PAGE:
Senior Russian MP says too early to speak of thaw in Russia-US tiesRussian Politics & Diplomacy May 23, 2:26
NATO’s saber-rattling only impairs security of alliance's members — diplomatRussian Politics & Diplomacy May 22, 20:20
Russian sledge hockey team may compete in 2018 Paralympics — IPCSport May 22, 18:53
PM Medvedev says envoy’s murder 'left imprint' on Russian consulate’s work in TurkeyRussian Politics & Diplomacy May 22, 18:40
Peruvian fire-fighting service wants to buy Russian Mi-171 helicoptersBusiness & Economy May 22, 18:00
Putin sets task of accelerating work on super-heavy rocketScience & Space May 22, 17:55
Russian PM comments on decision to remove trade restrictions with TurkeyBusiness & Economy May 22, 17:39
Russia and its EU partners discuss entry point for Turkish Stream’s second lineBusiness & Economy May 22, 17:38
Austrian chancellor to address SPIEF-2017 on June 2Business & Economy May 22, 17:00
DONETSK/Rostov region/, October 1. /TASS/. Former Ukrainian pilot Nadezhda Savchenko, on trial in southern Russia over deaths of Russian journalists, may be handed over to Kiev within six months, one of her lawyers Nikolay Polozov has told reporters.
"Since yesterday, there have been reports from various sources on handing over Nadezhda Savchenko to Ukraine, but there is no talk of a not-guilty verdict. There is no sense for Russia to hold her here," Polozov said.
The lawyer said the task was to "hold a show trial, to condemn and hand over" Savchenko, who is an MP of the Ukrainian parliament and a PACE delegate and may not be held criminally liable.
However, Ukraine can accept any conditions set by Russia for Savchenko’s return back home, he said.
"But as soon as Nadezhda Savchenko is in safety, she may be immediately released or awarded. I think, this can happen within half a year or even faster, depending on the process and the appeal," the lawyer said.
The Kremlin believes it is too early to predict the outcome of the trial of Savchenko and her possible handover to Ukraine, Russian presidential spokesman Dmitry Peskov said earlier on Thursday.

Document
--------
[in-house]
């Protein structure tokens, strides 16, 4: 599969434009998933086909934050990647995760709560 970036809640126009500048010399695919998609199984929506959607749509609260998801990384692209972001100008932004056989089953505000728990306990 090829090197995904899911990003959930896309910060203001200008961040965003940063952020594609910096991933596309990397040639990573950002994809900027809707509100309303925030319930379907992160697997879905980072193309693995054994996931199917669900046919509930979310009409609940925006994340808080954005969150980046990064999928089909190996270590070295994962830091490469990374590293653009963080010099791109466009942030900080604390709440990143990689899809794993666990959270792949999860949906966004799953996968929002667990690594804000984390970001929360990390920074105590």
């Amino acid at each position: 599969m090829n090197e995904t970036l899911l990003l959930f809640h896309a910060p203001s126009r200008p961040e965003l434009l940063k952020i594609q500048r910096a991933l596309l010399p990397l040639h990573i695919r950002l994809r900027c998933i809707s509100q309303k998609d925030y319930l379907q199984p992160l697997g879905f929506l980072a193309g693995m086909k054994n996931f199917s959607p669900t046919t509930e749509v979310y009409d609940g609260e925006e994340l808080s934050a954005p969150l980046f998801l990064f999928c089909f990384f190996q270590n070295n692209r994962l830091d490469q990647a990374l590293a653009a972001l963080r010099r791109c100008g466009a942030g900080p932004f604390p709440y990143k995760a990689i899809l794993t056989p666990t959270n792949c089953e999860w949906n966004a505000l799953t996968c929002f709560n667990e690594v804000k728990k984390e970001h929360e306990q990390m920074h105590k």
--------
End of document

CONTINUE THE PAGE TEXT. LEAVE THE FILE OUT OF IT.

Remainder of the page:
"We cannot predict how the trial will be developing, and, moreover, we cannot interfere with this trial," Peskov told reporters. He also said that Russian and US Presidents Vladimir Putin and Barack Obama had not discussed the Savchenko case during their talks in New York.
Russia’s Justice Ministry said that "all the issues of handing over the convicts in Russia and Ukraine are solved based on the provisions of the 1983 Convention on the Transfer of Sentenced Persons."
A sentenced person may be handed over to a foreign state on condition that the court’s verdict enters into force. Besides, under Russia’s Criminal Code, the request on the transfer may be denied if "neither of the crime for which the person is convicted is recognized as a crime under the law of a state of which the convict is a citizen." This also concerns the cases if a court of the foreign state does not recognize the verdict of a Russian court.
A trial of Savchenko, a Ukrainian pilot-turned-MP, began in a Donetsk court in southern Russia’s Rostov region on September 22. Savchenko, 34, is charged with complicity in the murder of two Russian journalists in eastern Ukraine last summer. She also stands charged with attempted murder of civilians who could suffer as a result of artillery fire and illegally crossing the Russian border.
Russian investigators say that Savchenko, the gunner of a Mi-24 helicopter, joined the notorious Aidar battalion during combat operations in the much-troubled Lugansk region of Ukraine in June 2014. Upon noting the position of a filming crew of the Russian State Broadcasting Company and other civilians, Savchenko allegedly reported the data to mortar-equipped personnel who opened fire on the crew and the civilians. As a result, correspondent Igor Kornelyuk and sound engineer Anton Voloshin were killed.
If found guilty, Savchenko faces up to 25 years in prison.